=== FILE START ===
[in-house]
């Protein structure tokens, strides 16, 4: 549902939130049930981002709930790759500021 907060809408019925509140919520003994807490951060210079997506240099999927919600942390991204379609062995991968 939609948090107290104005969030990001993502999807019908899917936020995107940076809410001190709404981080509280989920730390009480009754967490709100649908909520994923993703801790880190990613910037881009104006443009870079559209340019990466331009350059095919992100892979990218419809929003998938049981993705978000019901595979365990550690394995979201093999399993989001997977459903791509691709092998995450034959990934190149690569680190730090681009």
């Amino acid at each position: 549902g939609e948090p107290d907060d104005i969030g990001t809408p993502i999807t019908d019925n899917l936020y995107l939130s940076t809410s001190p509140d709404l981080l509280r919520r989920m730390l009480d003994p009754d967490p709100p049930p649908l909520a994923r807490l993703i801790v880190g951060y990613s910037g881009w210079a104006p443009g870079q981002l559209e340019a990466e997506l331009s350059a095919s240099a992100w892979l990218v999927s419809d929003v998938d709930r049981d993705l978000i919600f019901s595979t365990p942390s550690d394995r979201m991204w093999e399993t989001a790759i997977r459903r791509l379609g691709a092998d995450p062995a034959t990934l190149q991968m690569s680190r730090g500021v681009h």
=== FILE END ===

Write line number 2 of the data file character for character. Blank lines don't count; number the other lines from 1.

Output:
């Protein structure tokens, strides 16, 4: 549902939130049930981002709930790759500021 907060809408019925509140919520003994807490951060210079997506240099999927919600942390991204379609062995991968 939609948090107290104005969030990001993502999807019908899917936020995107940076809410001190709404981080509280989920730390009480009754967490709100649908909520994923993703801790880190990613910037881009104006443009870079559209340019990466331009350059095919992100892979990218419809929003998938049981993705978000019901595979365990550690394995979201093999399993989001997977459903791509691709092998995450034959990934190149690569680190730090681009």